Raspberry Pi sensing audio?

Hi all --

I have been programming all kinds of things all my life, but I have never had a chance to build a program that responds to audio input.  Suddenly: Dancing Baby Groot.  I have a great idea for an algorithm for making a very clever and funky Dancing Baby Groot using Raspberry Pi or Arduino -- if I can figure out how to get the processor to "listen" to audio input.

How would I get one of those processors (or any processor) to "listen" to the mic and translate it into either digital or analog data which one could then plunder to figure out the tempo and beat in order to get Baby Groot to Dance?  I am 100% sure I can do the plundering (because it works on digital files) if I can get the processor to "listen" to the mic and create a file of numbers which represent the music being played.

Any suggestions?

caitlinsdad2 years ago

Essentially the mic will probably outputting some kind of analog signal - voltage values. The arduino or pi would convert that input using onboard hardware DAC(digital to analog converter) to digital values 0-1024 that can be used by your program. You have to account for electronic noise and variable gain or amplification of the mic input if it is not sensitive enough or doesn't give a signal in the range that the microcontroller can interpret.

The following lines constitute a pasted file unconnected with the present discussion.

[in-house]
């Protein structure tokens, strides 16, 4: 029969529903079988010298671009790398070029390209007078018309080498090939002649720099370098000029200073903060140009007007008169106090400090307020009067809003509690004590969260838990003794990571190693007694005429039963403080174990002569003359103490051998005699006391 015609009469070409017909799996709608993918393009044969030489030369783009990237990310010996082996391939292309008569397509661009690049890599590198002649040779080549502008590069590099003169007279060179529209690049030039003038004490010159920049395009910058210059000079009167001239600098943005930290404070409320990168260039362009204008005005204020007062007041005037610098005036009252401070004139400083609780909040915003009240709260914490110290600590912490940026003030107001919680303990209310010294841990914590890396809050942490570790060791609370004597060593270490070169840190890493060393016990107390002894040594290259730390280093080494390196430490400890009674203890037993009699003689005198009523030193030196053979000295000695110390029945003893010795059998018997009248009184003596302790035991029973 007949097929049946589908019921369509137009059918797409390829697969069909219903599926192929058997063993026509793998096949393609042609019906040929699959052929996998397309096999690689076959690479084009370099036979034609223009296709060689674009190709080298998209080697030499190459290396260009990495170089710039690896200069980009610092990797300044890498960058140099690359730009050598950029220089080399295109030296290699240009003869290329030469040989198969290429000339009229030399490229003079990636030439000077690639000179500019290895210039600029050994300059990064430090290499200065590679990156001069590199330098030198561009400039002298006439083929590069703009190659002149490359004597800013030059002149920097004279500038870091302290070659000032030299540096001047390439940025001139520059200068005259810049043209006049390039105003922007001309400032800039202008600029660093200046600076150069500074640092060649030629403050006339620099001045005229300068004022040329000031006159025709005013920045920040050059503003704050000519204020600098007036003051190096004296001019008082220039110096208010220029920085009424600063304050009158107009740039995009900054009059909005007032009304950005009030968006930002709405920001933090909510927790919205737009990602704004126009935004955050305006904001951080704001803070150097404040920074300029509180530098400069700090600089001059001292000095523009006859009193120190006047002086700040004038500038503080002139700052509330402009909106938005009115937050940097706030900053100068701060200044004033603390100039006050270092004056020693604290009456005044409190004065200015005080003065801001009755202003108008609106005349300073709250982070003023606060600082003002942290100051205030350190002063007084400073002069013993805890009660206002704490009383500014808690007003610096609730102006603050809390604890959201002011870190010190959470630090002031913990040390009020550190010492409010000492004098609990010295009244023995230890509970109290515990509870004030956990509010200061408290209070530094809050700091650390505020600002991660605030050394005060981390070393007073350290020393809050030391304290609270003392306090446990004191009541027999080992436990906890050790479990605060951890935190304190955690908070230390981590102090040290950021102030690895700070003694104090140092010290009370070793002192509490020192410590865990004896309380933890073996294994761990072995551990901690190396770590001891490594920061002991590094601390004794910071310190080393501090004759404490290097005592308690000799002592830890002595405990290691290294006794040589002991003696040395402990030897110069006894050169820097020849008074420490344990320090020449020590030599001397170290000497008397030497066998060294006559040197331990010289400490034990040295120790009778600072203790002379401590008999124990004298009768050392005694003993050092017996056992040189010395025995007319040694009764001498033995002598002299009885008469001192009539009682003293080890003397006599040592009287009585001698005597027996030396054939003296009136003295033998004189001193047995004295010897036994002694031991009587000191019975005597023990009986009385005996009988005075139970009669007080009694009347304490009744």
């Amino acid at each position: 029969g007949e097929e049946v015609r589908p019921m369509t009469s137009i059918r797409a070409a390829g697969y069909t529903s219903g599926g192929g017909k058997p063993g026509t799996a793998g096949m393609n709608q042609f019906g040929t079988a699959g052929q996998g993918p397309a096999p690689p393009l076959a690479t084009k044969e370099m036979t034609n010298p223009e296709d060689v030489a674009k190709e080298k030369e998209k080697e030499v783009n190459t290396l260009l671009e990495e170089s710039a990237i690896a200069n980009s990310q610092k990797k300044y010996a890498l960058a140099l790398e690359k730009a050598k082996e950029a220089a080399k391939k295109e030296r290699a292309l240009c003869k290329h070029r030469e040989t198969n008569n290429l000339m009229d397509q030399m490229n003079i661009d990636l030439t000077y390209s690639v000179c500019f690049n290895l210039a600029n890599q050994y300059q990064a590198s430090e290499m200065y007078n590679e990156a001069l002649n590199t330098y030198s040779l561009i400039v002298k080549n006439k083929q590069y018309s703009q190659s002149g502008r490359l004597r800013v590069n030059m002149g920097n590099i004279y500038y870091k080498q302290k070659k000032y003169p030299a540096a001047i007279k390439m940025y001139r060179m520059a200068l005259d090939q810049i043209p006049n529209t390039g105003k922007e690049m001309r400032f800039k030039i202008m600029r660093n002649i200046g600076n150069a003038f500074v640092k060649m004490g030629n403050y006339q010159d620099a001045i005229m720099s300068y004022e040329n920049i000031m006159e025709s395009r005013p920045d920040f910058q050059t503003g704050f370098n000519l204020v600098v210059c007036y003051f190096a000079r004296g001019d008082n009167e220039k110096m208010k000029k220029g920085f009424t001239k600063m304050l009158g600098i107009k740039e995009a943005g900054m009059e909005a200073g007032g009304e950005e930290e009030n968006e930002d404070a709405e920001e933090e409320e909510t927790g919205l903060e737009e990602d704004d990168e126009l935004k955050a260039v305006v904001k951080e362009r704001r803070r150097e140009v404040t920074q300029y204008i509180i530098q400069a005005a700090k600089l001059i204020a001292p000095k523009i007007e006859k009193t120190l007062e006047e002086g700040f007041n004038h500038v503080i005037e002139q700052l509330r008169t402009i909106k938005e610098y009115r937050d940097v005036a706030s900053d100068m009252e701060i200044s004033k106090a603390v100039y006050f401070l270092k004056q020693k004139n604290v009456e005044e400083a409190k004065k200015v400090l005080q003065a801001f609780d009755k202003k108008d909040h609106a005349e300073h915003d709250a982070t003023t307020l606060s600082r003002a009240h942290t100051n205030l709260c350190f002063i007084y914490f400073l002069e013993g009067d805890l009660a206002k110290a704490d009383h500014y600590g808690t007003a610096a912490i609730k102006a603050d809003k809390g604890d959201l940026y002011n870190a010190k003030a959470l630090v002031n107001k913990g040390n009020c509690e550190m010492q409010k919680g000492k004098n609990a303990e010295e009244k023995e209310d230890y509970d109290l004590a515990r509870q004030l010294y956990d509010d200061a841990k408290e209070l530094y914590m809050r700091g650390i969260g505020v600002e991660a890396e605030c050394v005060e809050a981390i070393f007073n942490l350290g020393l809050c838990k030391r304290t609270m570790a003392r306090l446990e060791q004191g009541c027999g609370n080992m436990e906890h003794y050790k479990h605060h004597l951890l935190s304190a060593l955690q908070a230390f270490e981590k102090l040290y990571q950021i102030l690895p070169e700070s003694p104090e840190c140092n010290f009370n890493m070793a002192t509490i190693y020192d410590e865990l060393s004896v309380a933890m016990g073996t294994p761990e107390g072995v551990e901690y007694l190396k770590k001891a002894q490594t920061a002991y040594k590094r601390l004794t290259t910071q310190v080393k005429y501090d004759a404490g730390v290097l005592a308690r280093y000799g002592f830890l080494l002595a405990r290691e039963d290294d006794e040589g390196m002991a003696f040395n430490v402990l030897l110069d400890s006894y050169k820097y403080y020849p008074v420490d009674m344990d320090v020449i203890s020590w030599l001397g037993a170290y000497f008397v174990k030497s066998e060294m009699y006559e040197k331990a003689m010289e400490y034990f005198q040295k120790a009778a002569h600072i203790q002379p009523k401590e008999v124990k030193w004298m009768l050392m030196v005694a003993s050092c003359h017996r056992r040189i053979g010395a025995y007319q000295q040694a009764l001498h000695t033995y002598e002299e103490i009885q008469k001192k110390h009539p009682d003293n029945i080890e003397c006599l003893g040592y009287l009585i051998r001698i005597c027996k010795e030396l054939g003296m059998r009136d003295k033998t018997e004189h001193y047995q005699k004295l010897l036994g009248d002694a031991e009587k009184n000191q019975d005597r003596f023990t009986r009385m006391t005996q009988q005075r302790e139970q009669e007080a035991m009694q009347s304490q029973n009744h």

Look up any project on "color organ" with an arduino or pi. They take sound input and make LEDs or lights flash/change color according to the input. Adafruit has some good tutorials with the "ampli-tie". If you are looking to analyze the sound by frequency rather than loudness levels, the adafruit's "picollo" project shows the Fast Fourier Transform FFT frequency analysis algorithm in use. Instead of light, you just program the response in different ranges to drive servos. Good luck.

TheFrankTurk (author)  caitlinsdad2 years ago

You know: as a person who has been on all kinds of forums for decades, it is rare to get a perfect response from the first person who posts a response to a question. Yet here we are at Instructables, and I have all my questions answered.

Thanks C-Dad. You made my whole year!

Thanks.